American solipsism hurts Afghans again

It strikes one as a morose and rather cruel instance of irony that the imagery which now bookends America’s stint in Afghanistan should feature planes and desperate, dying civilians.

Nearly twenty years ago, war was brought to American soil with innocent people used as ammunition; and now, the culmination of two-decades in the country is marked by scenes of Afghans clamoring at Hamid Karzai International Airport, affixed to and, in some cases, plummeting from the sides of airborne aircraft.

The significance of the Taliban’s recrudescence lives in these images of crowds fleeing from tyranny at best and certain death at worst. While withdrawal had come to represent the prudent choice, an inevitable one to many who felt nothing constructive could be achieved anymore, the “how” and “when” of President Joe Biden’s move still merit reproach.

First, the decision taken was hasty, unscrupulous and a bit myopic. It prioritized symbolism and was made in spite of some intelligence that warned of how tenuous the Afghan security forces were. Most importantly, it conformed to the well-grooved, signature pattern of this war whereby American interests supersede Afghan voices.

The rhetoric surrounding the withdrawal was and remains laced with American solipsism.

Why end this “forever war?” Too many Americans killed and too many American resources wasted, comes the knee-jerk reply, with maybe a footnote for Afghan humanitarian concerns. Nevermind that the death toll runs much higher for the Afghan people who, incidentally, saw little of all that American aid after contractors and Afghan elites were done with it.

The point is not that American lives shouldn’t be mourned, for of course they should be.

Instead, the core problem lies in the narrative of this war, in which the needs and opinions of the Afghan people are relegated to afterthoughts. On the matter of actually listening to Afghans, Biden’s negligence matches that of his predecessors.

This notion raises a key distinction, namely the fault-line over which left-wing internationalism slides into isolationism. One may have opposed the war from the start and presciently judged that corruption and arrogance would outweigh the humanitarian benefits to Afghans. But over twenty years, the landscape changed; solutions had to evolve beyond the easy clarity of early opposition. A precipitous exit suddenly ran the risk of grave irresponsibility.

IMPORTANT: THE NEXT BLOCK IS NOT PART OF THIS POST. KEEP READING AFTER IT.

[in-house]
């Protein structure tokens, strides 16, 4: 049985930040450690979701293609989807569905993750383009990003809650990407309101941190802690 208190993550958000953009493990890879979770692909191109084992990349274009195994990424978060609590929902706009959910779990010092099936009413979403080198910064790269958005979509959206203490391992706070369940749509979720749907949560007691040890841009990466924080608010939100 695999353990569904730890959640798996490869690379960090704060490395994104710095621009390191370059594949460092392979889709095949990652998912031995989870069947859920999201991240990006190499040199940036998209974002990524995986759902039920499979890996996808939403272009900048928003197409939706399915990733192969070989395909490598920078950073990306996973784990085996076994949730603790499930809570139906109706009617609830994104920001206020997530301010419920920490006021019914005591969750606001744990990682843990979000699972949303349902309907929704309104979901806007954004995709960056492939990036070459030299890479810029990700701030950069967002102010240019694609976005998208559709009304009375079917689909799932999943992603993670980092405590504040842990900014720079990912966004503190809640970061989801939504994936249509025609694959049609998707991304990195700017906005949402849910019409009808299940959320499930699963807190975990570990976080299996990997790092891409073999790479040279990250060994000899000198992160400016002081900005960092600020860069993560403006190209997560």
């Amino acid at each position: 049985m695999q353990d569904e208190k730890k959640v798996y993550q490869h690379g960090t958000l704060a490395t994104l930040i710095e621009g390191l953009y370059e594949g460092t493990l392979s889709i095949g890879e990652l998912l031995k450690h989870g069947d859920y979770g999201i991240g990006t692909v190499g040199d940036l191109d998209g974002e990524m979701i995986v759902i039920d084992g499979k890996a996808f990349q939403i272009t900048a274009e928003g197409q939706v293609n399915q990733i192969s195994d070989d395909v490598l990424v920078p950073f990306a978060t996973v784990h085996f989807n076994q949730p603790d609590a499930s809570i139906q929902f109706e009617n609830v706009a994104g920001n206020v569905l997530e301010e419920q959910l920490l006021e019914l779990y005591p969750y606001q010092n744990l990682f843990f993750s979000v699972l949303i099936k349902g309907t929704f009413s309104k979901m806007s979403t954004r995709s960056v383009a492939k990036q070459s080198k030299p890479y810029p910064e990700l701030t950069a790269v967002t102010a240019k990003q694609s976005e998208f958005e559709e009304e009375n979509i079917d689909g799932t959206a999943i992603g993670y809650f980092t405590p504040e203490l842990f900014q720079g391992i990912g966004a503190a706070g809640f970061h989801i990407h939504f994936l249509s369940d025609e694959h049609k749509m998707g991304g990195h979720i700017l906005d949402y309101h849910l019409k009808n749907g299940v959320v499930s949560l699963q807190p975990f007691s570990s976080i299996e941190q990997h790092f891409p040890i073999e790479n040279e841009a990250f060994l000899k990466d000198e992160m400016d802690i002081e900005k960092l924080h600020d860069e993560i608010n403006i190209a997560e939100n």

What, one asks, could have been done then and should be done now according to Afghans? This is difficult to measure, of course, since polls are often meaningless. But the effort to listen is crucial.

One option could potentially have allowed the withdrawal to happen without simply leaving Afghans to wither under a depleted and misled Afghan government and a vengeful Taliban.

As Charli Carpenter of the University of Massachusetts Amherst wrote, a Bosnia-style humanitarian intervention could conceivably have helped. This would have involved a United Nations coalition of peacemakers conducting a politically neutral effort aimed principally at saving civilians.

Officials, ideally Muslims from countries like Indonesia whom the Taliban might regard with slightly less enmity, would treat them and Ashraf Ghani’s government as equal parties in negotiations to broker a power-sharing agreement. It would follow the Bosnian model of the mid-1990s to prevent a Srebrenica-like horror for Afghans while allowing the U.S. to move toward withdrawal.

If this sounds too naive or ambitious, the U.S. could at least have made a more concerted effort to listen to and work with Afghan peacemaking forces on the ground. A power-sharing agreement would have been better than the clearly foreseeable Taliban takeover which instead eventuated.

Perhaps it was surprising that Afghan troops whose salaries were pocketed by their commanders deserted, or that some Northern Alliance militia leaders put down their guns and defected knowing Americans would soon be gone.

Or maybe these obvious possibilities were ignored. In any case, plaintive refrains about the Afghan government’s failure to fight for its people despite being so well-equipped leaves out American complicity in the corruption of that government — a bit of a bogus blame-game.

As for the present, the focus must be on Afghan refugees. The U.S. must evacuate all who wish to leave to fulfill a small part of the duty it incurred by invading — though even this effort has a ceiling with the Taliban blocking entry roads to the airport. A major expansion of Special Immigrant Visa (SIV) provision is also in order.

A question which admittedly causes me some discomfiture also needs serious consideration. With the Taliban in power, is it really reasonable to withhold the money in Afghanistan’s reserves? To impose sanctions that will further immiserate long-suffering Afghan civilians? Unless such an approach miraculously yields a speedy Taliban capitulation, it seems grotesque to punish Afghans any more than their ruling theocrats already plan to do.

Though it may seem too late to put to use, the admonition is clear. Defer to Afghans on matters of their statehood and survival.



History and Economics major, Spanish and Philosophy minor at the University of Illinois at Urbana Champaign. Elmhurst, Illinois.

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Eddie Ryan

History and Economics major, Spanish and Philosophy minor at the University of Illinois at Urbana Champaign. Elmhurst, Illinois.